North Korea's Kim Jong Un Does Not Need U.S. Support, China and Russia Will Do Just Fine

North Korean supreme leader Kim Jong Un may no longer get the unprecedented face-to-face meeting with President Donald Trump he wanted—and that may just work out in his favor.

Experts from 38 North, a North Korea monitoring group newly affiliated with the Washington-based Stimson Center, said Fridaythat they were skeptical the dialogue would get back on track, and even if it did, Kim has left himself options. 38 North founder and Stimson Center senior fellow Joel Wit said North Korea has emerged from the recent hiccough "in a very good spot."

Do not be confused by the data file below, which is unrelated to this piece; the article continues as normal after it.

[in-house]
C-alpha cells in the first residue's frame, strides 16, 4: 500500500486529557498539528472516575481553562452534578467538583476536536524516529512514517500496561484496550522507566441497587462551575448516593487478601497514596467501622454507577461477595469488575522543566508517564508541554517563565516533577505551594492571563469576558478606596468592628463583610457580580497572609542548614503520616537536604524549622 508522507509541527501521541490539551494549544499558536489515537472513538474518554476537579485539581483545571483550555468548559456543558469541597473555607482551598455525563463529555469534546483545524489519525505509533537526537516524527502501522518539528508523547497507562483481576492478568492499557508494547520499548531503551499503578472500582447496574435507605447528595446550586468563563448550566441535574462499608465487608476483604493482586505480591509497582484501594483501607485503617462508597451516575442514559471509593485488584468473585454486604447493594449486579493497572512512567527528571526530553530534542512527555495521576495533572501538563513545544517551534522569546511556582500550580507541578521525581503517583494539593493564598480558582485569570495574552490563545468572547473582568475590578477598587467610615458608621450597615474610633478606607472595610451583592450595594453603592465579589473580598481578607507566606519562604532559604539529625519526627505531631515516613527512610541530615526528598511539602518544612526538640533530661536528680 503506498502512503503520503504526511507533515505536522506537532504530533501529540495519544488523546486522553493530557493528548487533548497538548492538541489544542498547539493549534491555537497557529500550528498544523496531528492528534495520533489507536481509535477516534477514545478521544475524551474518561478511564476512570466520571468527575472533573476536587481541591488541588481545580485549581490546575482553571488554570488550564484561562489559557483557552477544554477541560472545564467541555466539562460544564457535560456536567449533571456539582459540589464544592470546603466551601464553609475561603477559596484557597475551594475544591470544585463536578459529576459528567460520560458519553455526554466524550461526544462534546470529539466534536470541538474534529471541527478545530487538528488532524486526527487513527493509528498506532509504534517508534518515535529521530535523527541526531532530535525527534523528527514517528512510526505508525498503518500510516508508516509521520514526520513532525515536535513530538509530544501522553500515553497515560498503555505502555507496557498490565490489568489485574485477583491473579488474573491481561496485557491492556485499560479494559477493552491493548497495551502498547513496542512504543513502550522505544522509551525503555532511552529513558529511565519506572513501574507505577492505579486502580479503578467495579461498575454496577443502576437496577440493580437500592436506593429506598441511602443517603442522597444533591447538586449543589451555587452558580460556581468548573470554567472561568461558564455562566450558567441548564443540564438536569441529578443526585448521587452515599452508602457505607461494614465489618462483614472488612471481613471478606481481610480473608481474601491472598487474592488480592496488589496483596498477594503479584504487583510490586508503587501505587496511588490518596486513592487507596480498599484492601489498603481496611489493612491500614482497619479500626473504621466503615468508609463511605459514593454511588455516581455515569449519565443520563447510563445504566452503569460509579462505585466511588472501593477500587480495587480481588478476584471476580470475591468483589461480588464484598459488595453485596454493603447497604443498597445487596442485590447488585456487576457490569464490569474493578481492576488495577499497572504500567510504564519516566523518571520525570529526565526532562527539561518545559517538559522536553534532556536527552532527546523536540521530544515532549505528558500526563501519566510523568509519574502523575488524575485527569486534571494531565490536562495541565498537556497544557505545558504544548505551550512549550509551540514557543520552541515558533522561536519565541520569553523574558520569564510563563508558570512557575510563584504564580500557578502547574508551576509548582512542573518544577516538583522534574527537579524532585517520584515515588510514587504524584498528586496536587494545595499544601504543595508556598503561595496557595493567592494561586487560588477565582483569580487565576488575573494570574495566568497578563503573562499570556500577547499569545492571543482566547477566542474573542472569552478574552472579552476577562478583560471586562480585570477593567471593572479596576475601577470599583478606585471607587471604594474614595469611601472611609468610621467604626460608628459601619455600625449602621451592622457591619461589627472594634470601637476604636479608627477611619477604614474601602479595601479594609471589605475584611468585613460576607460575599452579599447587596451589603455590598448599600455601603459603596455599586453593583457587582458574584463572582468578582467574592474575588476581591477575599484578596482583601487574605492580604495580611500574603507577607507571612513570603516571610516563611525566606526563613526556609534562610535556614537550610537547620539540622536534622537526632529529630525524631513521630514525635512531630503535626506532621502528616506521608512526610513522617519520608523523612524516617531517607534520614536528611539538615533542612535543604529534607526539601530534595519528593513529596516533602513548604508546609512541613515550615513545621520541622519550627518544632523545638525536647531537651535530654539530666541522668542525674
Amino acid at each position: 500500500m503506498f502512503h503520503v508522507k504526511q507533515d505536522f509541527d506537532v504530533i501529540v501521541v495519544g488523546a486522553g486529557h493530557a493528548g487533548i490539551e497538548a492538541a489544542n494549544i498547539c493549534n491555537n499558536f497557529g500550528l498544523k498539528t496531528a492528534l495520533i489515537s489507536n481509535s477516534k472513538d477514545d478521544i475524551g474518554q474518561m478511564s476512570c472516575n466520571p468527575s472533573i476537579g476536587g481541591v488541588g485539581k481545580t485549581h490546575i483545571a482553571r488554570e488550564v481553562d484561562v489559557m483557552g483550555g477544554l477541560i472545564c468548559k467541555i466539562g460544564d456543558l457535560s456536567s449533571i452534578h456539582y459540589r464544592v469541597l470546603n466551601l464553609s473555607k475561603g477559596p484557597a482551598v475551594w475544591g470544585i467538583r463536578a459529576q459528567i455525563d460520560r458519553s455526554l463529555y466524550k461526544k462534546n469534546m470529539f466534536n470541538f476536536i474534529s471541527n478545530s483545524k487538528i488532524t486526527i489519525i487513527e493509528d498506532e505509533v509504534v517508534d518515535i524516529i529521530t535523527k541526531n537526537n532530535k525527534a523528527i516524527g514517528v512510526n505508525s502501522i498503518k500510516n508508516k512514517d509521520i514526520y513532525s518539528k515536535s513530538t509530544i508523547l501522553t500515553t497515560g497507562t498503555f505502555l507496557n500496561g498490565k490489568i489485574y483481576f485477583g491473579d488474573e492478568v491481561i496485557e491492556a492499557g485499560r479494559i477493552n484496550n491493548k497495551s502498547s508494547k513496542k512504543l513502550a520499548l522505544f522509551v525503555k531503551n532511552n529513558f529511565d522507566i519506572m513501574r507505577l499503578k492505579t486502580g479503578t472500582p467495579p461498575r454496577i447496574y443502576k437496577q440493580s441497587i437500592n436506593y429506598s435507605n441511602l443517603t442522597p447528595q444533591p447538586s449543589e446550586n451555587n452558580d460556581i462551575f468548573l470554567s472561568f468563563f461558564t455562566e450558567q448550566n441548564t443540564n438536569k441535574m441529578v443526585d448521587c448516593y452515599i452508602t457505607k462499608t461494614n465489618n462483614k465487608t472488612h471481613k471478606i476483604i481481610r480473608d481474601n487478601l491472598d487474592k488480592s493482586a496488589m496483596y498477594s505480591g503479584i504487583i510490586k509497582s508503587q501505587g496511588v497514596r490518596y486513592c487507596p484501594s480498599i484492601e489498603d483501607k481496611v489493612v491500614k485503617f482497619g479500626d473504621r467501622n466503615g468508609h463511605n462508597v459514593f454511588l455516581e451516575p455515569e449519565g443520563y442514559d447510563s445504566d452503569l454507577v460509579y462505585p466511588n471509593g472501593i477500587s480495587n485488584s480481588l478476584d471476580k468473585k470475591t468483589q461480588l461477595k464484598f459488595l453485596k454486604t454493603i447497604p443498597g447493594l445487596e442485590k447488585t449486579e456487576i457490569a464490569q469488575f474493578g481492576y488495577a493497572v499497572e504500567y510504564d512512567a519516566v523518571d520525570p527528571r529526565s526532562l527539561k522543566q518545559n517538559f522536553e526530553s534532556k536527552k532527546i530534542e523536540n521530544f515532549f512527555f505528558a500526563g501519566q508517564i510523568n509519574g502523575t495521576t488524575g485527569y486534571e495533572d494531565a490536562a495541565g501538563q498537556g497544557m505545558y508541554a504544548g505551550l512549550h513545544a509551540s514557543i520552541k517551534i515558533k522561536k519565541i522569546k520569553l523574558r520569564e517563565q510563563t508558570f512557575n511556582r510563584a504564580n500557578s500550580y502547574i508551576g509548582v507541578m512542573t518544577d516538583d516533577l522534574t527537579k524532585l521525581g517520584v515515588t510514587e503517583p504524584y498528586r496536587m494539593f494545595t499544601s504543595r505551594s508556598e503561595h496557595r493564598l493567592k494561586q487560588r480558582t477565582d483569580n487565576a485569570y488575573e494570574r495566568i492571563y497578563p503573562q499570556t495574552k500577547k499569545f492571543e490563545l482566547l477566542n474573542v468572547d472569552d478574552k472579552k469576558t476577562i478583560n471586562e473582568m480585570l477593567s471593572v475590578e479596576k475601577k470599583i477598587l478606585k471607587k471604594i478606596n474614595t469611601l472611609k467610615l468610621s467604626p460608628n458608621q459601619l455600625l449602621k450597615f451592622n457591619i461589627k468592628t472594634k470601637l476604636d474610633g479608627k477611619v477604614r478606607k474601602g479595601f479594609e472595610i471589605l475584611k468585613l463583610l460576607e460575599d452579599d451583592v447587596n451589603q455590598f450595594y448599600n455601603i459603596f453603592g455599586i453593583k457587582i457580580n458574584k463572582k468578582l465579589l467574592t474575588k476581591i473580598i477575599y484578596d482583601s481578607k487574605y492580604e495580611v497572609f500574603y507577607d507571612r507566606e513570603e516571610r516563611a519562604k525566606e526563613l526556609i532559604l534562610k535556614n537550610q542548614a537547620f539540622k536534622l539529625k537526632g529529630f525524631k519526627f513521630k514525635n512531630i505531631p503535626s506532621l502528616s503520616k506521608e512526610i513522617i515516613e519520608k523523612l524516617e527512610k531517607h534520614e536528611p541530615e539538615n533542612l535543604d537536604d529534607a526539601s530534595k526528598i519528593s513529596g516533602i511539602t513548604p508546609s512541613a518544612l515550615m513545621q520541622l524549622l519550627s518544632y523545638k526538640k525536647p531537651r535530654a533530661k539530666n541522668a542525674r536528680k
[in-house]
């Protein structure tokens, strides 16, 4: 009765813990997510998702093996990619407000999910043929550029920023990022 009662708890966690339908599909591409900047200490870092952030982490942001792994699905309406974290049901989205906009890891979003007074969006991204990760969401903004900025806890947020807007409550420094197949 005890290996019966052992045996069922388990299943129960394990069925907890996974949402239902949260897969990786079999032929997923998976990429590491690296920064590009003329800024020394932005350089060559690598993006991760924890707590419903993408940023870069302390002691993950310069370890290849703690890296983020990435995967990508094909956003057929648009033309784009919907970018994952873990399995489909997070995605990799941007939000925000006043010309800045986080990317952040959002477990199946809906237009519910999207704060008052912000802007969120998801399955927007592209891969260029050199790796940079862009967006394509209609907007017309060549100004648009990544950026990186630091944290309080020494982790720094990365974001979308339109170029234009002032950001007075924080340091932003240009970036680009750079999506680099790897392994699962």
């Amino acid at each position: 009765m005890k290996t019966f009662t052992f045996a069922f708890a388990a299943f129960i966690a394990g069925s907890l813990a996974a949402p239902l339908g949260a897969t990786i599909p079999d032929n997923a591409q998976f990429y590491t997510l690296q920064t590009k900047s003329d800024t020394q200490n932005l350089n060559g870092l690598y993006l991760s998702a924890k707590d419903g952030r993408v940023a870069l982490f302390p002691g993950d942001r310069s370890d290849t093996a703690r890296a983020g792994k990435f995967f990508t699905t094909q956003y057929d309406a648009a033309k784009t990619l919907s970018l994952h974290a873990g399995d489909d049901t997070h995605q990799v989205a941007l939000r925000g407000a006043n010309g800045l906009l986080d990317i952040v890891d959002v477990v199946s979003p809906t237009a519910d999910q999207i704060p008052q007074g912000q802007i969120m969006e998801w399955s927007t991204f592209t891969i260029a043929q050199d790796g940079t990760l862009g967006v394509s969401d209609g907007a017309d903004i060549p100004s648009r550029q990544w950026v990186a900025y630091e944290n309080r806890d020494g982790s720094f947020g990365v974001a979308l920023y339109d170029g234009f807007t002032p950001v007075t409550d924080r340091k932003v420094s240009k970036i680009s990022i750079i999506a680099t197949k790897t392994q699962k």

"They have a plan B and it's in place, a plan B for the summit failing or even President Trump acting in a willful way and then withdrawing from the summit. They're in a good spot with the Chinese, with the Russians, with the South Koreans, and I think the administration really doesn't understand the situation if it thinks it can reinstate a maximum pressure campaign," Wit said Friday during a media conference call.

Trump has since softened his tone after abruptly canceling what would be the first-ever summit between a sitting U.S. president and North Korean ruler, set to take place June 12 in Singapore. Trump was apparently flattered by an unusually diplomatic North Korean response to his decision, which came after hardliners such as National Security Adviser John Bolton and Vice President Mike Pence suggested Kim's survival depended on him giving up nuclear weapons. Trump, however, has yet to definitively re-commit to the meeting.